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Commissioner Jesson pushes for early childhood learning facilities funds

Visit to Valley View Elementary School in Bloomington highlights bonding request

April 25, 2014

Katie  Mintz

PDF version of news release

BLOOMINGTON – Human Services Commissioner Lucinda Jesson visited the Valley View Family Center at Valley View Elementary School in Bloomington Friday to advocate for funding that will bolster access to high quality early education.

The state Early Childhood Learning Facilities grant program, administered by Minnesota Department of Human Services, expands access to high quality programs for young children and their families by partnering with local entities to renovate or construct new early learning facilities. Gov. Mark Dayton included $3 million for the program in his capital budget recommendation.

“This administration has made significant investments to improve access to high quality early education to Minnesota families with low incomes through scholarships and higher child care subsidies tied to quality ratings,” Jesson said. “As more young learners enter preschool and early learning facilities, we must ensure we have the infrastructure to serve them. By investing in early childhood through facility improvement, we help create jobs and meet the growing demand for high quality learning experiences.”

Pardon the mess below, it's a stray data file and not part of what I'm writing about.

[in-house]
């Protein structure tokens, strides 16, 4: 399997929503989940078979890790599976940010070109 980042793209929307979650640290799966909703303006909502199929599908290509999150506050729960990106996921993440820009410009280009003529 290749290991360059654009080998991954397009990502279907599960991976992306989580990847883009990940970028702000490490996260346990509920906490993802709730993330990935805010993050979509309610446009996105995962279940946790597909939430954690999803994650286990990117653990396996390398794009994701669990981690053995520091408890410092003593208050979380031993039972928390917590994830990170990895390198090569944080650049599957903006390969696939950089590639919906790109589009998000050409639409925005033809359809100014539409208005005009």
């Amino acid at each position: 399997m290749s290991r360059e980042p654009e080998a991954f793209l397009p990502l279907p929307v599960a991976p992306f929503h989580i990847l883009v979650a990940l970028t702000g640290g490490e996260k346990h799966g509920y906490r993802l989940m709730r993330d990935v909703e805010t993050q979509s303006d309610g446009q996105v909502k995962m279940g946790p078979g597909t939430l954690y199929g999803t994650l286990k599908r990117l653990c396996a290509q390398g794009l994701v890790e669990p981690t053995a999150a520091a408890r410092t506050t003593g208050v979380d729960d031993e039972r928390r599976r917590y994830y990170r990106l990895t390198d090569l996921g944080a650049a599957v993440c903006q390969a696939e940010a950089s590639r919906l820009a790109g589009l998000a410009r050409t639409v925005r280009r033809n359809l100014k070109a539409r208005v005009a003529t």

The Valley View Family Center at Valley View Elementary School opened in spring 2013 with funding from a previous Early Childhood Learning Facilities grant and matching dollars from Bloomington Public Schools.  The $1.4 million flexible classroom space is used for multiple early childhood programs including school readiness and early childhood intervention, child care, early kindergarten assessments and parent involvement programs.

Jesson met with Bloomington Public Schools Superintendent Les Fujitake, Bloomington/Richfield Community Services leaders and participated in a small group learning activity with preschoolers in Kinderprep, a free half-day early literacy program for children who are English language learners or from low income families in Bloomington and Richfield. According to Education Commissioner Brenda Cassellius, additional space means more children receive quality early education which is important to preparing them for success in kindergarten and years to come.

“A critical part of a child’s education is having access to early learning opportunities. This means we need to invest in not only strengthening the quality of early learning programs, but also ensuring each  preschool and early childhood facility is conducive for learning,” said Cassellius. “Supporting Early Childhood Learning Facilities grants is another way to ensure Minnesota’s youngest learners have great places to learn and thrive.”

The current version of the bonding bill in the House provides $10 million for Early Childhood Learning Facilities, of which $5 million is designated for grants statewide, and $5 million is designated for an early childhood center at the YWCA of Minneapolis. The Senate bonding bill has not yet been released.

Editor’s note: Department of Education Chief of Staff Christine Briner attended the event on behalf of Education Commissioner Brenda Cassellius, who had a family conflict.


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